Our resident pensions expert explains how the system works
Thursday 05 Mar 2020 Author: Tom Selby

Under a ‘relief at source’ arrangement how much money do I need to pay into my SIPP (from taxed income) to take advantage of the full annual pension allowance of £40,000? Is it £40,000 or some lesser amount?

Neil


Tom Selby, AJ Bell Senior Analyst says:

If you save in a pension you are entitled to tax relief on your pension contributions at the rate you pay income tax. So if the contribution is from earnings taxed at 20%, you should receive 20% tax relief, while if the contribution is from earnings taxed at 40%, you are entitled to 40% tax relief, and so on.

Most people can contribute up to £40,000 a year into their pension, although you cannot personally pay in more than 100% of your UK earnings. This means if you earn £30,000 a year, for example, the annual pension contributions you personally pay are capped at £30,000. Employer contributions aren’t capped by your earnings, but do count towards the £40,000 annual allowance.

You can read more on the annual allowance and the circumstances where it might be lower than £40,000 here.

Non-earners are also allowed to pay up to £3,600 a year into a UK pension.

‘Relief at source’ vs ‘net pay’

There are two different ways you can be paid tax relief: via ‘relief at source’ or ‘net pay’.

In a relief at source scheme, such as a SIPP, your contributions will automatically be topped up by 20% tax relief. That means if you pay in £80, your contribution will be increased to £100.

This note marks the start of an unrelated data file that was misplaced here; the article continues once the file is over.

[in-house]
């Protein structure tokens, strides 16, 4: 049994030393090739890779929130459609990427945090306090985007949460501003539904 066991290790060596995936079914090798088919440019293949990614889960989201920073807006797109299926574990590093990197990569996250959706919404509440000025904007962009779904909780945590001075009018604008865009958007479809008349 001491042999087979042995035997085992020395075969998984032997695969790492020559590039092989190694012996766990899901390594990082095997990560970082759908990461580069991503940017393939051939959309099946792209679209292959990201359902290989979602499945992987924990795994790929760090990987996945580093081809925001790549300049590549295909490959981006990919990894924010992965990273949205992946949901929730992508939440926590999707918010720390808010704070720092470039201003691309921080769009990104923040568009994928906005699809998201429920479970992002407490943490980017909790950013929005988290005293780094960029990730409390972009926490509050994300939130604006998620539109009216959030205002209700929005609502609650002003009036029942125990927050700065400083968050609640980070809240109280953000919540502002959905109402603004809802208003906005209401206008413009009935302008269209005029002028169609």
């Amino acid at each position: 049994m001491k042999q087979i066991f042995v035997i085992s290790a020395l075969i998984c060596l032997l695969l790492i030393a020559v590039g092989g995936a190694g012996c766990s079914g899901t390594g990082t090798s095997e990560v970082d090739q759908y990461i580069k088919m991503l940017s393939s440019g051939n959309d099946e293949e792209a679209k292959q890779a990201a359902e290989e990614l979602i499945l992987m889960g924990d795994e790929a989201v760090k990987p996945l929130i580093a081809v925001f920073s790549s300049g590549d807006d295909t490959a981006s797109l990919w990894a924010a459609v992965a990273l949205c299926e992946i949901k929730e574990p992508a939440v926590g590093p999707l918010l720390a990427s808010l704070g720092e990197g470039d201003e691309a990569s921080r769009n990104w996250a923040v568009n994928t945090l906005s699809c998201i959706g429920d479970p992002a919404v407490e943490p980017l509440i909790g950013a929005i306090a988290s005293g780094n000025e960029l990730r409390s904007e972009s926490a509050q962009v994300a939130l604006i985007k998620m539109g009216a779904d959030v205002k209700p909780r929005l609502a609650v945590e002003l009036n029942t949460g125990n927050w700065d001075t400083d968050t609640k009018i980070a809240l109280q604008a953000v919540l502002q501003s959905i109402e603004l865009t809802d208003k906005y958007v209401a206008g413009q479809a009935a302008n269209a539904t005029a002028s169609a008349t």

If you are a higher or additional-rate taxpayer, you can claim extra tax relief via self-assessment, which will be paid through an adjustment to your tax code.

To take advantage of the full £40,000 annual allowance available in the current tax year in a relief at source scheme, you need to pay in £32,000, with the extra £8,000 (i.e. 20% tax relief) added by your scheme.

It’s worth noting that you can also ‘carry forward’ unused allowances from any of the three previous tax years to the current tax year, meaning you could potentially make a total contribution inclusive of tax relief of £160,000 – although contributions will still be capped at 100% of your UK earnings.

Net pay schemes, on the other hand, take contributions straight from your pre-tax salary, meaning your tax relief is effectively added automatically. The exception to this is people who pay 0% tax – i.e. those earning below the £12,500 personal allowance – as they’ve paid no tax, they receive no tax relief through this method and so are not guaranteed to receive an equivalent tax relief entitlement.


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